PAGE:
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Living with Psoriatic Arthritis (PsA)

Sprained joints


#1

I keep spraining my ankles and they take months to heal. My Dr just said, yea anytime you hurt a joint it will take a long time to heal. I was wondering if anyone has a suggestion on how to help speed the healing process.


#2

Anytime you leave a "sprain to heal itself, it won’t and you WILL re-injure it EVERY TIME.

Every ligament injury needs rehabilitation. Otherwise, your sprained ankle wil not heal completely and you will re-injure it. All ankle sprains, from mild to severe, require three phases of recovery:

  • Phase I includes resting, protecting and reducing swelling of your injured ankle. This is called RICE (two to three days is plenty of RICE: Rest, Ice, compress and elevate:

    Rest your ankle by not walking on it. Limit weight bearing. Use crutches if necessary; if there is no fracture you are safe to put some weight on the leg. An ankle brace often helps control swelling and adds stability while the ligaments are healing.

    Ice it to keep down the swelling. Don’t put ice directly on the skin (use a thin piece of cloth such as a pillow case between the ice bag and the skin) and don’t ice more than 20 minutes at a time to avoid frost bite.

    Compression can help control swelling as well as immobilize and support your injury.

    Elevate the foot by reclining and propping it up above the waist or heart as needed.

  • Phase II includes restoring your ankle’s flexibility, range of motion and strength.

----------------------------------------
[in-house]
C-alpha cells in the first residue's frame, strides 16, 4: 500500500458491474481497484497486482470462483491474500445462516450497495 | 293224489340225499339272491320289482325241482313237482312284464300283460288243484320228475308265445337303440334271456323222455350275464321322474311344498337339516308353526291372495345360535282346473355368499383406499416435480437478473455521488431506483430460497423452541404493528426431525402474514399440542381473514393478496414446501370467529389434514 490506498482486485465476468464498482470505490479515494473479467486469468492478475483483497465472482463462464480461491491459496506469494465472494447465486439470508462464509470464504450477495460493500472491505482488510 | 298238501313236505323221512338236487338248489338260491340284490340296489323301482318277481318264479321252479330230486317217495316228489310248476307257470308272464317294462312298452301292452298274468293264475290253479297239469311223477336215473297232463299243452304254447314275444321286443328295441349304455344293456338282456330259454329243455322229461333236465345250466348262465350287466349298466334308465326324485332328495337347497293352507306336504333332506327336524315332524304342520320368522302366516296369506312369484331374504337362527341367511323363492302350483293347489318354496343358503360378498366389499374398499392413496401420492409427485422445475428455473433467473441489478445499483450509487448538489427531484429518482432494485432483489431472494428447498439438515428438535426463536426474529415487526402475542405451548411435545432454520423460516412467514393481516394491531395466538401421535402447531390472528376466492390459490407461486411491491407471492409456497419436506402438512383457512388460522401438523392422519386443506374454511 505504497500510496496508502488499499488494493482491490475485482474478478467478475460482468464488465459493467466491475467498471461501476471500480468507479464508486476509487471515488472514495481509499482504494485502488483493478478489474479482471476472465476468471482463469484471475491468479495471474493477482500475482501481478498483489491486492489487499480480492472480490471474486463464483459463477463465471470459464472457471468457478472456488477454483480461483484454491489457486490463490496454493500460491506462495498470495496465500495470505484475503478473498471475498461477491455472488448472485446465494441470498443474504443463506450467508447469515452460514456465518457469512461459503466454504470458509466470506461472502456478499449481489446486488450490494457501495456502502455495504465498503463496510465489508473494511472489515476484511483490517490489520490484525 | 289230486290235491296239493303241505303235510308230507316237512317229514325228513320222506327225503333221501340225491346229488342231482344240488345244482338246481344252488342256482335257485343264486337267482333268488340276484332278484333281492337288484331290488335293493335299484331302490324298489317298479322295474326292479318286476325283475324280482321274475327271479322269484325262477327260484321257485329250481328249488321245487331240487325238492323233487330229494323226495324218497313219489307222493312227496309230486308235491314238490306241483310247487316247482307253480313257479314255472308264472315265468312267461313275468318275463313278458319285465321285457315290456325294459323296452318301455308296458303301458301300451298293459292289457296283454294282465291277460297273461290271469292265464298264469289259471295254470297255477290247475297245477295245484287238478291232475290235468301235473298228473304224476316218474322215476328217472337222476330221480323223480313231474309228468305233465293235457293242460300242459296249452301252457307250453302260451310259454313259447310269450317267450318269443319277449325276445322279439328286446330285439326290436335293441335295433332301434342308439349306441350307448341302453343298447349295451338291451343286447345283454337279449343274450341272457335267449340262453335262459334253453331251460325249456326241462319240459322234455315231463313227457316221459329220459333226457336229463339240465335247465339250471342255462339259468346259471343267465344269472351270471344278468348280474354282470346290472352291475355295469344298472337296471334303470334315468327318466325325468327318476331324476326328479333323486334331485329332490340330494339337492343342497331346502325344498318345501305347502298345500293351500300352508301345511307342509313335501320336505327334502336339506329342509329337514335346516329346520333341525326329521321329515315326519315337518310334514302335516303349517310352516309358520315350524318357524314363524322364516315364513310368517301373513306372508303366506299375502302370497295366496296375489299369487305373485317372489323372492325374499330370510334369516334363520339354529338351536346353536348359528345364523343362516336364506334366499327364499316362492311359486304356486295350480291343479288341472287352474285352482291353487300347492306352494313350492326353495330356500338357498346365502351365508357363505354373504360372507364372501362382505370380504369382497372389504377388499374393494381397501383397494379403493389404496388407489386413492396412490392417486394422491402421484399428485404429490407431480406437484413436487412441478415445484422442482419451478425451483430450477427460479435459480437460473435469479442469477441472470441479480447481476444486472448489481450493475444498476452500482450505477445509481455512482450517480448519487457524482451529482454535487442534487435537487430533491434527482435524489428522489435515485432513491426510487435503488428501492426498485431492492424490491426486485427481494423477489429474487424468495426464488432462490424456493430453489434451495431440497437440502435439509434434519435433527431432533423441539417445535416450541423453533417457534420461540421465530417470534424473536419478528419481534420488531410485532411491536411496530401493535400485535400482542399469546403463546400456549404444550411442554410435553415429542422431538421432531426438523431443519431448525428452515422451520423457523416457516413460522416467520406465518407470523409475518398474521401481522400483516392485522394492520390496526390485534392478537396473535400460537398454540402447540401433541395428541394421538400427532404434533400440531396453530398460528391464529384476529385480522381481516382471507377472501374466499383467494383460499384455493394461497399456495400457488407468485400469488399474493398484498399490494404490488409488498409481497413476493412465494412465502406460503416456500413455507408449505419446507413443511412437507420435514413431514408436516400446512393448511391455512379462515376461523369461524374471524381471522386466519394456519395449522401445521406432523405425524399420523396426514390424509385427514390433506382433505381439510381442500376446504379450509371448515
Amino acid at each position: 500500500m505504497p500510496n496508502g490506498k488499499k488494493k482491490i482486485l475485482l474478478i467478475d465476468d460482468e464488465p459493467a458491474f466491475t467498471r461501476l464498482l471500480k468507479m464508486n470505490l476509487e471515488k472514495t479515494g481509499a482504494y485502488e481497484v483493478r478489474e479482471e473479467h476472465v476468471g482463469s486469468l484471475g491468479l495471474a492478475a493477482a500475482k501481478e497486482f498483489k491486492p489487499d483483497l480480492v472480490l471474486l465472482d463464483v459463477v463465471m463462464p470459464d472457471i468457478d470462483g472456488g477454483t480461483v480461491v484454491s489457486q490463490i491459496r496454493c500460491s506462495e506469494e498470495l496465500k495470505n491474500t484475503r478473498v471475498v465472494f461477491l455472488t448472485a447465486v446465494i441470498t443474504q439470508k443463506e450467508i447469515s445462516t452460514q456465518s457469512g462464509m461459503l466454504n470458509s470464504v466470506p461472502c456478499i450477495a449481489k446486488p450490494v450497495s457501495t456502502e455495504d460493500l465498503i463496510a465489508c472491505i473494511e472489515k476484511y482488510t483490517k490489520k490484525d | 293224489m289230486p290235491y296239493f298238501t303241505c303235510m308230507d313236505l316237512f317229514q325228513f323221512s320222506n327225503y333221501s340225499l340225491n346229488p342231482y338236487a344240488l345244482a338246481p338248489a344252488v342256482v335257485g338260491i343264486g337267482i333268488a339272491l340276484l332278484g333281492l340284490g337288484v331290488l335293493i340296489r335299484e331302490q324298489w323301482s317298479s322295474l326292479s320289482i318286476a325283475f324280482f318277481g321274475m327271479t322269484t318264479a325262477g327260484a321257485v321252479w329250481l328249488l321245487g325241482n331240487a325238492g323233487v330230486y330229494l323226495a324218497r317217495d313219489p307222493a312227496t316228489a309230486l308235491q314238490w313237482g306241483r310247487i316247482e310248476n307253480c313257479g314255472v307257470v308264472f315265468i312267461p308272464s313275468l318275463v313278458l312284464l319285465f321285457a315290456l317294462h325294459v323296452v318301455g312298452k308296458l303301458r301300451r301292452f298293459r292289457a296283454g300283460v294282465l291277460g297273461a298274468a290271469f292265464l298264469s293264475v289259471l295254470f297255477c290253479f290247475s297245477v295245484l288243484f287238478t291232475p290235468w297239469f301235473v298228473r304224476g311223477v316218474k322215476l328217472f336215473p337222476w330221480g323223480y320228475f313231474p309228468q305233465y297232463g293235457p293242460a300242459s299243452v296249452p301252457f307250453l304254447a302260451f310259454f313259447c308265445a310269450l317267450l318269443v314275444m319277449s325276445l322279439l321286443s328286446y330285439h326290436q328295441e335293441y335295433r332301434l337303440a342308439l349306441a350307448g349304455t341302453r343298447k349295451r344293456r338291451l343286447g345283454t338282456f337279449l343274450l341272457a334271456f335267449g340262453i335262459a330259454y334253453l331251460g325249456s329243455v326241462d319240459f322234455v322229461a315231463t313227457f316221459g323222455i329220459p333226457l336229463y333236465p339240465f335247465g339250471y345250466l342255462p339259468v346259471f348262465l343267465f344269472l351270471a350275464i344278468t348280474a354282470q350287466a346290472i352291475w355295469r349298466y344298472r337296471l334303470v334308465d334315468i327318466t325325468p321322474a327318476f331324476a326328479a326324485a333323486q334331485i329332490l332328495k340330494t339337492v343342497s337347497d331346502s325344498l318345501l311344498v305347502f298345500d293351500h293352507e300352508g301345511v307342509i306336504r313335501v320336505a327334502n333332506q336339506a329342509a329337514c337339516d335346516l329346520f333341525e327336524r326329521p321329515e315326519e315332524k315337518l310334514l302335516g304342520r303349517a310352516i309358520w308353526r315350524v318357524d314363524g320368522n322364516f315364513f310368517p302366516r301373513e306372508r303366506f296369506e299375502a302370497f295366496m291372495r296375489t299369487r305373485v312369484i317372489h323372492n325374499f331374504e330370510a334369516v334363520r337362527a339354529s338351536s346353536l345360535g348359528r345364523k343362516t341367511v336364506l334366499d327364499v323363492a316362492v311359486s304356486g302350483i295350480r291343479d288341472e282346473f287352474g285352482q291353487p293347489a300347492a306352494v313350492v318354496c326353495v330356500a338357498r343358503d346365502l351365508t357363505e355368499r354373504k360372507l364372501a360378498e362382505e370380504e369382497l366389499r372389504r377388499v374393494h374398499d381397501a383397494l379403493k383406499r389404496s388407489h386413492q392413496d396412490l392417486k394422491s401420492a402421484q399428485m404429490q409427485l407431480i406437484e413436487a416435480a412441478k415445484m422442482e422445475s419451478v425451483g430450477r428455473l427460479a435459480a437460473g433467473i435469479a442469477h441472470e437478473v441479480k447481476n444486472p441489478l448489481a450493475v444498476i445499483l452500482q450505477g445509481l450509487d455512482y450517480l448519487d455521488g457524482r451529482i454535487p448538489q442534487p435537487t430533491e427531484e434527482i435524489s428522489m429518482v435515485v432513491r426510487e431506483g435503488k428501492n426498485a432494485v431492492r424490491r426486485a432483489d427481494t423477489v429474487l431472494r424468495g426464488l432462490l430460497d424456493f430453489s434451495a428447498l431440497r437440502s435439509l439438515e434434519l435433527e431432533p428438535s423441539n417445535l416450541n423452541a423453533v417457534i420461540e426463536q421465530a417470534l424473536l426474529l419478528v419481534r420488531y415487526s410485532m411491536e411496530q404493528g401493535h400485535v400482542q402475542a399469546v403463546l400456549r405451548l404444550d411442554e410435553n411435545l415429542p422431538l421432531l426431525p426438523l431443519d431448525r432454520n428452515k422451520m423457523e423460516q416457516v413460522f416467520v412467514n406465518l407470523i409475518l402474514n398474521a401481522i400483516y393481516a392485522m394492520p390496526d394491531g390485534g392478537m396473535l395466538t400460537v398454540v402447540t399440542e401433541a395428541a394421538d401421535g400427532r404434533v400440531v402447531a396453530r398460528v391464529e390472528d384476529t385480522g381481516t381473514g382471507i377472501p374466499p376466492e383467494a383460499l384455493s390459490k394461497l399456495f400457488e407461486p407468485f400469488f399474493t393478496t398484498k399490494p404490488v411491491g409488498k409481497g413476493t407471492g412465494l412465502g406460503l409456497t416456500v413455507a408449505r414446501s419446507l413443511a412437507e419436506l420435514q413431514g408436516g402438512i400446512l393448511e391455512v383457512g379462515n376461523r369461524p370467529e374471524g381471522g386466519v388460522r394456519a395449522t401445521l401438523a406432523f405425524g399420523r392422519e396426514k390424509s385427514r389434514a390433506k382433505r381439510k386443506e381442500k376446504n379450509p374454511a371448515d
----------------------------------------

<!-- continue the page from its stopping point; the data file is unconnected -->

• Phase III includes gradually returning to straight-ahead activity and doing maintenance exercises, followed later by more cutting sports such as tennis, basketball or football.

Once you can stand on your ankle again, your doctor will prescribe exercise routines to strengthen your muscles and ligaments and increase your flexibility, balance and coordination. Later, you may walk, jog and run figure eights with your ankle taped or in a supportive ankle brace.

It’s important to complete the rehabilitation program because it makes it less likely that you’ll hurt the same ankle again. If you don’t complete rehabilitation, you could suffer chronic pain, instability and arthritis in your ankle. If your ankle still hurts, it could mean that the sprained ligament has not healed right, or that some other injury also happened.

There is NO WAY around this. PsA patients shoula always consider targeted PT to prevent chronic injury.


#3

Thanks so much. That was a comprehensive answer. I will definitely talk to my doc about getting into some rehab.